Nadine Valenti Beauchamp died on May 1, 2022 in New York City. She was 95.
Beginning in the 1960s, Nadine lived in Provincetown and New York with her late husband, the figurative expressionist Robert Beauchamp. From 1990 to 2012, they made Wellfleet their Outer Cape home before returning to New York.
Friends and family always heard Nadine say she grew up “on the border between Brooklyn and Queens.” But she attended Washington Irving High School in Manhattan, which at the time required passing an entrance exam. Her parents were Mario Valenti, who worked as a bricklayer, and Rita Valenti, a seamstress. They had come to New York from Sicily.
After high school, Nadine went to work as an illustrator in advertising, said her niece, Leslie Johnson. Those were the beginnings of a lifetime of making art.
“She was spunky,” Johnson said. In the late 1940s and early 1950s, she and her sister Josephine and a high school friend, Eleni Larned, discovered they could hitch rides on a fish truck to get from New York to Provincetown. They became regular visitors here, said her friend Stephanie Vevers.
It was in Provincetown that Nadine first met Beauchamp. Daria Larned, Eleni’s daughter, recalls their wedding, in 1967, as a big gathering. It was held at the Unitarian Universalist Meeting House, she said, “and all the artists were there.”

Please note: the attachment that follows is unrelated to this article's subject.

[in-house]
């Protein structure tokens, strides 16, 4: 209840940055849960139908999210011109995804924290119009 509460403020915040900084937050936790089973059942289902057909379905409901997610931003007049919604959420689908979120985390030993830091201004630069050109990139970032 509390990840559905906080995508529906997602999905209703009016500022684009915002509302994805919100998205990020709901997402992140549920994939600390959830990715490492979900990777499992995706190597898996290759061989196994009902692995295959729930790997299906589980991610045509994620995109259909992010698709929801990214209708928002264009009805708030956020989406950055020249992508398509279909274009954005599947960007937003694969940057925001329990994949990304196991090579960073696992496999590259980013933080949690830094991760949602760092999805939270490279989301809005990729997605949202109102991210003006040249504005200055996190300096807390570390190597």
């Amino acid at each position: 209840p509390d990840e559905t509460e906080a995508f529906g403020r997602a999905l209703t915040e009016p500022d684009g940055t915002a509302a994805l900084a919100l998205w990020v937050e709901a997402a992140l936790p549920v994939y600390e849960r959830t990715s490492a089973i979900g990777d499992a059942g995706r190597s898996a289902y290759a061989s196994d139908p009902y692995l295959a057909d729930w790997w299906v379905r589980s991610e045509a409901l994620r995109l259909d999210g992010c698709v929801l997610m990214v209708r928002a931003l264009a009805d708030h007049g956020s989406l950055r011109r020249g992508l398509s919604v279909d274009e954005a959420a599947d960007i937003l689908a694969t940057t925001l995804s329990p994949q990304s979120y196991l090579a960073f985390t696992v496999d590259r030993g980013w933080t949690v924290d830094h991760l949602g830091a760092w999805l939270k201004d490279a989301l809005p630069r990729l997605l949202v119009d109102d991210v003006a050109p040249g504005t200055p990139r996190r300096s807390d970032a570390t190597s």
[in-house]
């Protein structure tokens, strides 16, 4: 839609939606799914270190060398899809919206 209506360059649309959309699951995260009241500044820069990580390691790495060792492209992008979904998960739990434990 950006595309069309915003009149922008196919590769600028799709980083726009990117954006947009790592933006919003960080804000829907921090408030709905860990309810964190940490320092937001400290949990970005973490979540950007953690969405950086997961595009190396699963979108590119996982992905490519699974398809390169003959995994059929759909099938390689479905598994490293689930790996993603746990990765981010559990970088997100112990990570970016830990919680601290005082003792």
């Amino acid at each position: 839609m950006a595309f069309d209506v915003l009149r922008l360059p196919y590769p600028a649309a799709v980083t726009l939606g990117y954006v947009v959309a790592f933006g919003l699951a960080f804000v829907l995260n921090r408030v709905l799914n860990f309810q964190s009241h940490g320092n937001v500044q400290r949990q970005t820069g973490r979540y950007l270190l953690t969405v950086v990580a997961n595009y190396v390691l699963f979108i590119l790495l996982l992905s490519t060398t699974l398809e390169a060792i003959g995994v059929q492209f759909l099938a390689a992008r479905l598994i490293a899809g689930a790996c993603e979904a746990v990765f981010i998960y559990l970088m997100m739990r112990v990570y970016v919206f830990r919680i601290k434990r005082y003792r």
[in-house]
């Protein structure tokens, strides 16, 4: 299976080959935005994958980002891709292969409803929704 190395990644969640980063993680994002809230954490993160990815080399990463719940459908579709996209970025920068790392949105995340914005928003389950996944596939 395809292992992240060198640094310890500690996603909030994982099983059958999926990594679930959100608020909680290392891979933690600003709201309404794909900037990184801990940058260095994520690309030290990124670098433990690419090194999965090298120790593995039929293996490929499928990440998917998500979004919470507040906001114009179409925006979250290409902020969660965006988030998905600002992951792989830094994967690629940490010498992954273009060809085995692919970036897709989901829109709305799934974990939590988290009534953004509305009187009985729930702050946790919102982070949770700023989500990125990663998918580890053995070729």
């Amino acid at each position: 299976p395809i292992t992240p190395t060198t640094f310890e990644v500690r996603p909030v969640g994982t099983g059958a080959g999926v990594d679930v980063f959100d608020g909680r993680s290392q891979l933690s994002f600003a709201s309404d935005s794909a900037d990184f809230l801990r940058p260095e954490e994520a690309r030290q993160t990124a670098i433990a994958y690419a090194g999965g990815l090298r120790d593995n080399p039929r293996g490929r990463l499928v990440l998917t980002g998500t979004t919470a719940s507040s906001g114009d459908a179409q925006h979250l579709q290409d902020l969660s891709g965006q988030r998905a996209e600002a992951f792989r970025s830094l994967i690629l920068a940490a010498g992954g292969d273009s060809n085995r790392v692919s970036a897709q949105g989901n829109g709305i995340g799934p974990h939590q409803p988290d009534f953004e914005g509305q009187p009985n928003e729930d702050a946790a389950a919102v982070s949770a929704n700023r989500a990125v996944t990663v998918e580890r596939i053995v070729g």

Nadine was an accomplished artist whose vivid paintings and drawings were shown at the Westbeth Gallery in New York City, at the Cherrystone Gallery in Wellfleet, and in many exhibitions at the Provincetown Art Association and Museum.
She was a resident fellow at MacDowell, the art colony, in 1978 and became the subject of Nadine Valenti, Portrait of a Painter, an online documentary by Robert Zaslow that is in the permanent collection of the Metropolitan Museum in New York.
In 1979, Nadine became a student of Advaita Vedanta and the teachings of Swami Dayananda Saraswati, beginning in New York with Dayananda’s American student, Sandra Eisenstein, and continuing, in a residency at his ashram in Rishikesh, India, with Dayananda himself.
Nadine was a vibrant, significant presence in the Outer Cape’s art world. No one who knew her will find it unchanged without her, said another close friend, the writer Lawrence Shainberg. She had an unforgettable laugh and a readiness to share her always clearly stated and uninhibited opinions about all she encountered. She was also a passionate cook and gardener.
She is survived by her niece, Leslie Johnson, and a nephew, Anthony Johnson, of New York City.
A memorial service is being planned. The family requests that donations in Nadine’s honor go to the International Rescue Committee, which helps people affected by humanitarian crises around the world.